Right then. I did extensive analysis with a strong cup of tea (not on the tea. I know what’s in there) and determined something in your microphone system is boosting certain voice tones. Goodness knows why, but that’s what’s giving you the “essing” and crisp, harsh delivery.
So I build a custom Equalization setting to suppress the boost. With that tonal boost error gone, your normal voice tones return and the audiobook mastering tools start working.
So, download Mordrid2.XML to your machine and install it into the equalizer tool.
Mordrid2.XML (666 Bytes)
Scroll down to #6 Manage Curves.
Post back if you get lost.
If you succeed, Effect > Equalization > Select Curve > Mordrid2 will produce a green line that looks similar to this.
Now you have all the tools together to master an audiobook clip. Cancel the equalizer.
Open the raw, uncorrected clip.
Effect > Equalization > Select Curve > Mordrid2, Length about 5000 > OK.
The next steps are regular Audiobook Mastering 4.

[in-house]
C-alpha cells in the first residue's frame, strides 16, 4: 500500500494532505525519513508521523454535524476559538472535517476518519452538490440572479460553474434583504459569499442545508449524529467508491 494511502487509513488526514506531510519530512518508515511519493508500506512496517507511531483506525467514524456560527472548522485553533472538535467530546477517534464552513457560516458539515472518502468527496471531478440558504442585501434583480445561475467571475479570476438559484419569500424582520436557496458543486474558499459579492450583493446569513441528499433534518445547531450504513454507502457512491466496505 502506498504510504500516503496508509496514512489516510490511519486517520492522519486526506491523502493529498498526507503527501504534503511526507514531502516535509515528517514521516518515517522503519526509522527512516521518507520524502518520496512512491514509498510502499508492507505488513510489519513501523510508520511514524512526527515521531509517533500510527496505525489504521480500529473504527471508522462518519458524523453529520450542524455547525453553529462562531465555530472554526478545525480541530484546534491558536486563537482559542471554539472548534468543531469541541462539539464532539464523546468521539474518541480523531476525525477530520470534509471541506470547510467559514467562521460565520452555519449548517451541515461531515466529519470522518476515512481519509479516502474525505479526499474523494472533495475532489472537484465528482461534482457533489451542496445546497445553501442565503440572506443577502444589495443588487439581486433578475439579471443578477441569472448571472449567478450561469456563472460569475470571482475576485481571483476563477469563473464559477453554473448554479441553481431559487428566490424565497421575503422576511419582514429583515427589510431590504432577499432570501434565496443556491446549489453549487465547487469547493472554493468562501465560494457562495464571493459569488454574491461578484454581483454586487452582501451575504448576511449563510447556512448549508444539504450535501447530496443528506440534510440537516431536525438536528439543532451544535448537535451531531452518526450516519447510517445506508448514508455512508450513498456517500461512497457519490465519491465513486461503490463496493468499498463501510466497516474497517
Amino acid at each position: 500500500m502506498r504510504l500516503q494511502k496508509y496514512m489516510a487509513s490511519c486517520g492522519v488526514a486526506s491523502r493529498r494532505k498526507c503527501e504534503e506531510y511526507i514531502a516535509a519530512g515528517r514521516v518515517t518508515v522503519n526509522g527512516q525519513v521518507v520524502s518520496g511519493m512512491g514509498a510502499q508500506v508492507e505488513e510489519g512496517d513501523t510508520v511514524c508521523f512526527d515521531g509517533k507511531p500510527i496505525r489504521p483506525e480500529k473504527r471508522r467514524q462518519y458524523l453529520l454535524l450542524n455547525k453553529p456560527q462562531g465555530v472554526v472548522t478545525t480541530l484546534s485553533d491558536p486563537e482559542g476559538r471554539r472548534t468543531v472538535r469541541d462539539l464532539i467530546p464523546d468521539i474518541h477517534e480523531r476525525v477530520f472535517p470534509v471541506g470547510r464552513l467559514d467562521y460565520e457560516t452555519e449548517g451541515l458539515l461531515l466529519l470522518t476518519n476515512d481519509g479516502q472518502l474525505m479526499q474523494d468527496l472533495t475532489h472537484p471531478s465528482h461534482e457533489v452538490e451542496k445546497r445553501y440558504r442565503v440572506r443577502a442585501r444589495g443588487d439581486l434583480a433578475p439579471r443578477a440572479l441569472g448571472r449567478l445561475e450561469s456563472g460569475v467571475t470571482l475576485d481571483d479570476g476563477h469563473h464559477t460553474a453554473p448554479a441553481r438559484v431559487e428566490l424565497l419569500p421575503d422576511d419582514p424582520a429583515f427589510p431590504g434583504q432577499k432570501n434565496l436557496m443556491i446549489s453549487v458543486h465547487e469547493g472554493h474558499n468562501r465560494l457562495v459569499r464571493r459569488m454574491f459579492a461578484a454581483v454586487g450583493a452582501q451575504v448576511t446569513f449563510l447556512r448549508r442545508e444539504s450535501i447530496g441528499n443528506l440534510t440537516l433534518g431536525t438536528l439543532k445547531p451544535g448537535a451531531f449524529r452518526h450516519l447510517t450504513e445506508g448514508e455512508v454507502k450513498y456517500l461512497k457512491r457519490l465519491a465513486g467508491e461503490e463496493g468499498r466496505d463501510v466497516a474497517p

Please note you are using two different equalizations, Mordrid2 and Low Rolloff For Speech. Yes, you have to switch between them.
Effect > Equalization > Select Curve: Low rolloff for speech, Length of Filter: about 5000 > OK.
Effect > RMS Normalize: Target RMS Level -20dB > OK.
Effect > Limiter: Soft Limit, 0, 0, -3.5dB, 10, No > OK.
The clip is a bit noisy (FFFFFFFFF), so drag-select some of the two second Room Tone (silence) at the beginning > Effect > Noise Reduction > Profile.
Select the whole clip by clicking just right of the up arrow.
Effect > Noise Reduction > 9, 6, 6 > OK.
If you run ACX Check right now, you will find it passes easily, the harshness and “essing” is gone and it sounds remarkably like you.
There is a trick to listening. Roll the clip forward and set your voice for normal listening volume. Roll the clip back to the beginning, don’t adjust anything, and play it.
I need to lie down for a while.